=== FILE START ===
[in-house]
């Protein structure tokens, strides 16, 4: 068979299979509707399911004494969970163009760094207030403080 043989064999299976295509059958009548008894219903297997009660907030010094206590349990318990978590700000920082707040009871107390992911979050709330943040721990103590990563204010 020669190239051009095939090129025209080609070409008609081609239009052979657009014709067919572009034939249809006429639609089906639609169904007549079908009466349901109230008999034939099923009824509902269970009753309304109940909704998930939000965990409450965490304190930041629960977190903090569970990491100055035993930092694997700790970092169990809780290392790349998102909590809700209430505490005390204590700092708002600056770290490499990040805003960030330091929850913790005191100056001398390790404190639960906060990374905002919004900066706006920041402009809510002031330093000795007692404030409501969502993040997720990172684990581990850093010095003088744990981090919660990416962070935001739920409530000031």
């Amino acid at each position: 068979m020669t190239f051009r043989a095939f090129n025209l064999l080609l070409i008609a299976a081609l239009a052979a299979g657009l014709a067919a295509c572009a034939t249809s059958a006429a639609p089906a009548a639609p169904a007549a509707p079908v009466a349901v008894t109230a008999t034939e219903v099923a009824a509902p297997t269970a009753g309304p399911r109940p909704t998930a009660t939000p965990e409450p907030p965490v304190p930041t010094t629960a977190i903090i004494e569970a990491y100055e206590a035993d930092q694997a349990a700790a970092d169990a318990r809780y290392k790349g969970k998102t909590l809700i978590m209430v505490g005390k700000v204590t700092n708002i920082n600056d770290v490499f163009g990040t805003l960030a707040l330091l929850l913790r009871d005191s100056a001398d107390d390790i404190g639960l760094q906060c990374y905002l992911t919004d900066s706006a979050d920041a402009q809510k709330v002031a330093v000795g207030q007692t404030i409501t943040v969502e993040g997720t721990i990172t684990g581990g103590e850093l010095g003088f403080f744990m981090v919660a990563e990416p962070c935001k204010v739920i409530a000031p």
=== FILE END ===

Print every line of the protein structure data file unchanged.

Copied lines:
[in-house]
């Protein structure tokens, strides 16, 4: 068979299979509707399911004494969970163009760094207030403080 043989064999299976295509059958009548008894219903297997009660907030010094206590349990318990978590700000920082707040009871107390992911979050709330943040721990103590990563204010 020669190239051009095939090129025209080609070409008609081609239009052979657009014709067919572009034939249809006429639609089906639609169904007549079908009466349901109230008999034939099923009824509902269970009753309304109940909704998930939000965990409450965490304190930041629960977190903090569970990491100055035993930092694997700790970092169990809780290392790349998102909590809700209430505490005390204590700092708002600056770290490499990040805003960030330091929850913790005191100056001398390790404190639960906060990374905002919004900066706006920041402009809510002031330093000795007692404030409501969502993040997720990172684990581990850093010095003088744990981090919660990416962070935001739920409530000031």
């Amino acid at each position: 068979m020669t190239f051009r043989a095939f090129n025209l064999l080609l070409i008609a299976a081609l239009a052979a299979g657009l014709a067919a295509c572009a034939t249809s059958a006429a639609p089906a009548a639609p169904a007549a509707p079908v009466a349901v008894t109230a008999t034939e219903v099923a009824a509902p297997t269970a009753g309304p399911r109940p909704t998930a009660t939000p965990e409450p907030p965490v304190p930041t010094t629960a977190i903090i004494e569970a990491y100055e206590a035993d930092q694997a349990a700790a970092d169990a318990r809780y290392k790349g969970k998102t909590l809700i978590m209430v505490g005390k700000v204590t700092n708002i920082n600056d770290v490499f163009g990040t805003l960030a707040l330091l929850l913790r009871d005191s100056a001398d107390d390790i404190g639960l760094q906060c990374y905002l992911t919004d900066s706006a979050d920041a402009q809510k709330v002031a330093v000795g207030q007692t404030i409501t943040v969502e993040g997720t721990i990172t684990g581990g103590e850093l010095g003088f403080f744990m981090v919660a990563e990416p962070c935001k204010v739920i409530a000031p």